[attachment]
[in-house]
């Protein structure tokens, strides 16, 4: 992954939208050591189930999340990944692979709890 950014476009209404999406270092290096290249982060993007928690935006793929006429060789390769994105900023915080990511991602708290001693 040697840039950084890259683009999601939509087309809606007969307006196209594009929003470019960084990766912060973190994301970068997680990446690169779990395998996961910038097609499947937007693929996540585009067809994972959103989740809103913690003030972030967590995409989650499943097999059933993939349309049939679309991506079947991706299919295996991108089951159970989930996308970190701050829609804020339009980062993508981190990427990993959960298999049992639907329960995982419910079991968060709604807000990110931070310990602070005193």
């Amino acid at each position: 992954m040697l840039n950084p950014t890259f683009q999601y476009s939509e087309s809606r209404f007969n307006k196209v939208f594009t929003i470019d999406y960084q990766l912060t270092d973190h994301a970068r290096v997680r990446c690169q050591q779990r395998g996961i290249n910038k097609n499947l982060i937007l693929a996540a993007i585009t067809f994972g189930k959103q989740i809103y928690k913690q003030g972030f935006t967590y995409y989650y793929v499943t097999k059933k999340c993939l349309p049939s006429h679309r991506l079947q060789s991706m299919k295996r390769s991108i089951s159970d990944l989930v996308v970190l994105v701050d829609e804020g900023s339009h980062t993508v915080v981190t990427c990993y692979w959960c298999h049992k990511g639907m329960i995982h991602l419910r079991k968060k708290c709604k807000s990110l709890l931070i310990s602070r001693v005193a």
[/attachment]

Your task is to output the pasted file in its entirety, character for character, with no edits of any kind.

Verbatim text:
[in-house]
């Protein structure tokens, strides 16, 4: 992954939208050591189930999340990944692979709890 950014476009209404999406270092290096290249982060993007928690935006793929006429060789390769994105900023915080990511991602708290001693 040697840039950084890259683009999601939509087309809606007969307006196209594009929003470019960084990766912060973190994301970068997680990446690169779990395998996961910038097609499947937007693929996540585009067809994972959103989740809103913690003030972030967590995409989650499943097999059933993939349309049939679309991506079947991706299919295996991108089951159970989930996308970190701050829609804020339009980062993508981190990427990993959960298999049992639907329960995982419910079991968060709604807000990110931070310990602070005193």
């Amino acid at each position: 992954m040697l840039n950084p950014t890259f683009q999601y476009s939509e087309s809606r209404f007969n307006k196209v939208f594009t929003i470019d999406y960084q990766l912060t270092d973190h994301a970068r290096v997680r990446c690169q050591q779990r395998g996961i290249n910038k097609n499947l982060i937007l693929a996540a993007i585009t067809f994972g189930k959103q989740i809103y928690k913690q003030g972030f935006t967590y995409y989650y793929v499943t097999k059933k999340c993939l349309p049939s006429h679309r991506l079947q060789s991706m299919k295996r390769s991108i089951s159970d990944l989930v996308v970190l994105v701050d829609e804020g900023s339009h980062t993508v915080v981190t990427c990993y692979w959960c298999h049992k990511g639907m329960i995982h991602l419910r079991k968060k708290c709604k807000s990110l709890l931070i310990s602070r001693v005193a």